This procedure has several advantages compared to the judicial route: the average total duration of the procedure for decisions on the merits is 8.2 months[4] , the fee applied by the INPI is 600 € plus 150 € for each additional prior right invoked, and the procedure takes place exclusively online (with, however, the possibility of presenting oral observations after the written adversarial phase)

 

Invalidations or revocations are pronounced in 88% of the decisions: the contested trademark was totally cancelled in 29% of the cases (against 34% for revocation), partially cancelled in 12% of the cases (against 13% for revocation), and the request for invalidation was rejected in 11% of the cases (against only 1% for revocation)

 

***

The decisions rendered since the ordinance came into force show that the INPI’s assessment of the relative grounds for invalidity appears to be broadly similar to that of the French courts and the EUIPO, thus confirming the need to meet strict cumulative conditions and to respect a precise formalism.

 

While this new administrative invalidity procedure has the advantage of being faster and less expensive than judicial proceedings, and of being able to be based on new prior rights, it is therefore advisable to remain particularly rigorous in the legal articulation of one’s requests, to justify precisely the concrete conditions of use of the signs invoked and to anticipate the defense of one’s trademarks by constituting solid proof of use files.

 

[1] Résultant de l’ordonnance n°2019-1169 du 13 novembre 2019 transposant la directive (UE) N° 2015/2436 du 16 décembre 2015.
[2] La demande en nullité peut être dirigée à l’encontre d’une marque française enregistrée ou d’une marque internationale désignant la France.
[3] Toutefois, le titulaire d’un droit antérieur qui a toléré l’usage qui a été fait de bonne foi de la marque postérieure pendant 5 années consécutives ne peut plus en demander la nullité.
[4] 73% d’annulation totale ou partielle pour les 11 décisions suivantes : INPI, 4 février 2022, LIGNOROC / LIGNO, NL 21-0012 (partiellement justifiée) ; INPI, 4 février 2022, ESSIE, NL 21-0133 (justifiée) ; INPI, 2 février 2022, MVEEPEE / VEEPEE, NL 21-0166 (justifiée) ; INPI, 1er février 2022, My Pure Novelty / mypure, NL 21-0160 (rejetée) ; INPI, 28 janvier 2022, LES BAINS DELI BIO / LES BAINS, NL 21-0165 (justifiée) ; INPI, 28 janvier 2022, DENUDE / D NU D, NL 21-0019 (justifiée) ; INPI, 24 janvier 2022, L’authentique / LOTHANTIQUE, NL 21-0146 (justifiée) ; INPI, 21 janvier 2022, C’EST MON DONUTS, NL 21-0127 (partiellement justifiée) ; INPI, 20 janvier 2022, RONDE DE NUIT / LA RONDE DE NUIT – PROTECTION – SECURITE, NL 21-0029 (rejetée) ; INPI, 11 janvier 2022, LOGINOV / LOCINOX, NL 21-0135 (rejetée) ; INPI, 4 janvier 2022, MARNIKAA / MARNI, NL 21-0096 (justifiée).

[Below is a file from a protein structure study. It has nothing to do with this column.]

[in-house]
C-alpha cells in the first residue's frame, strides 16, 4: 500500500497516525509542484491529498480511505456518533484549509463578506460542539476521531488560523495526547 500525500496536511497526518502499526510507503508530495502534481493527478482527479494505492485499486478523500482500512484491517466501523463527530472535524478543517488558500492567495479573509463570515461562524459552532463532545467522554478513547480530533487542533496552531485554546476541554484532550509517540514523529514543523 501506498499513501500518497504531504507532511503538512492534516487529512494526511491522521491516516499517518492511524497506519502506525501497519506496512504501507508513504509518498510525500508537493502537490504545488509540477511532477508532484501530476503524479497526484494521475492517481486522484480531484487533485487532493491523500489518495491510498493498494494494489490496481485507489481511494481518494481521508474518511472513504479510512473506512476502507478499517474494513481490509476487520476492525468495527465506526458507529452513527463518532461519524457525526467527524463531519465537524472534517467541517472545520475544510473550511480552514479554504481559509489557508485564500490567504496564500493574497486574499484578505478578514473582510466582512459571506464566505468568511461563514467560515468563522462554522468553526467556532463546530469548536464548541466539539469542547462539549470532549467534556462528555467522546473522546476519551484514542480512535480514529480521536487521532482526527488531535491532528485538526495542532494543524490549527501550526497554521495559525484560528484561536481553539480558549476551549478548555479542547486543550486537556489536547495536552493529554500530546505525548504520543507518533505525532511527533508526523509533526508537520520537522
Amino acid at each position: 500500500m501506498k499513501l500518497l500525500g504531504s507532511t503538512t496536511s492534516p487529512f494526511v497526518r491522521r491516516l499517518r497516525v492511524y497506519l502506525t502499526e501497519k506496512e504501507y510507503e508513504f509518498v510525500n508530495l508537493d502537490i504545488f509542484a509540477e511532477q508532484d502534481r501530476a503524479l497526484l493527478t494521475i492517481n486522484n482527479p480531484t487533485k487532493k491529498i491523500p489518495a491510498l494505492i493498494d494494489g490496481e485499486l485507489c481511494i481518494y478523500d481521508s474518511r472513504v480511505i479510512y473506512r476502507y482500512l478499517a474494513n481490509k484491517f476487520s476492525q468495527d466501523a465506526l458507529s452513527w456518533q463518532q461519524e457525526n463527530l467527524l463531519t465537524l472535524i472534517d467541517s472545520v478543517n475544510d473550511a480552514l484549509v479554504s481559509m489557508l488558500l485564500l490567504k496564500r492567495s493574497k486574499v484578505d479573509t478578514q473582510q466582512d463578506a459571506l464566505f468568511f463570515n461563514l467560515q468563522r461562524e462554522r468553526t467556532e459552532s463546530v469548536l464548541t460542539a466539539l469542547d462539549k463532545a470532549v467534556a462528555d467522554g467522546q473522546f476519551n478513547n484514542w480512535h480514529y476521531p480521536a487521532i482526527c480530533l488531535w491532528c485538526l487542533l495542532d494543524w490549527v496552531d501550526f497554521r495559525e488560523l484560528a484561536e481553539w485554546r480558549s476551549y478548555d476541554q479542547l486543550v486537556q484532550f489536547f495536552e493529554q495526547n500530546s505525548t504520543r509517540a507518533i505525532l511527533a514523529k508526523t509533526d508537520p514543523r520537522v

[5] Article L. 716-2-3 du CPI
[6] CJUE, 11 mars 2003, Ansul, C 40/01
[7] CJUE, 29 septembre 1998, Canon, C-39/97
[8] CJUE, 11 février 1997, Puma/Sabel, C-251/95
[9] CJUE, 22 juin 1999, Lloyd/Klijsen, C-342/97
[10] CJUE, 3 septembre 2009, Aceites del Sur-Coosur SA, C-498/07
[11] CJUE, 11 février 1997, Puma/Sabel, C-251/95 et CJUE, 29 septembre 1998, Canon, C-39/97.
[12] INPI, 22 décembre 2020, RICHARD MILLE, NL 20-0009 (recours en réformation rejeté par CA Paris, 11 février 2022, RG 21/05616) ; INPI, 13 janvier 2021, ELLE, NL 20-0037 ; INPI, 20 octobre 2021, TREK, NL 20-0120 ; INPI, 14 juin 2021, PS5, NL 20-0044.
[13] CJUE, 14 septembre 1999, General Motors, C-375/97 et CJUE, 27 novembre 2008, Intel Corporation Inc., C-252/07.
[14] INPI, 8 mars 2021, NL 20-0033, AUTHENTIK IMMO : cette décision a fait l’objet d’un recours en réformation (et non en annulation) permettant à la Cour d’appel de Nancy d’apprécier de nouvelles pièces et la conduisant à reconnaître (i) l’exploitation réelle des droits invoqués, (ii) la portée non seulement locale du nom de domaine, (iii) l’atteinte aux droits antérieurs ; et (iv) l’annulation partielle de la marque (CA Nancy, 13 décembre 2021, RG 21/00757).
[15] Article R. 716-1 du CPI et Article 4-1 1° de la décision du Directeur général de l’INPI n°2020-35 du 1er avril 2020.
[16] Partie D : Annulation des Directives relatives à l’examen des marques de l’Union Européenne.
[17] Directives relatives à la procédure en nullité et en déchéance publiées en février par l’INPI (page 14 à 20).
[18] Voir par exemple les récentes décisions de rejet : INPI, 26 janvier 2022, Château d’Origny, NL 21-0136 et INPI, 18 janvier 2022, Valorterre / Valoterre, NL 21-0004.
[19] Cass. Comm., 10 juillet 2012, Cœur de princesse, RG 08-12010
[20] Voir par exemple la récente décision de rejet : INPI, 13 janvier 2022, Go Kakapo / kakapo.paris, NL 21-0043
[21] Cass. com., 20 septembre 2011, eBay, RG 10-16.569
[22] CJUE, 19 avril 2018, Fiesta Hôtels, C-75/17
[23] Rapport au Président de la République relative à l’ordonnance 2019-1169 du 13 novembre 2019 relative aux marques de produits ou de services
[24] La nullité d’une marque est le plus souvent demandée à titre reconventionnel en réponse à une action en contrefaçon.
[25] Comité de suivi PI Marques – Dessins et modèles, INPI Professionnels de la PI, 4 février 2022
[26] A l’issue d’une phase contradictoire au cours de laquelle les parties sont amenées à échanger des observations écrites intervenant tous les deux mois, le Directeur général de l’INPI dispose d’un délai de 3 mois pour rendre une décision.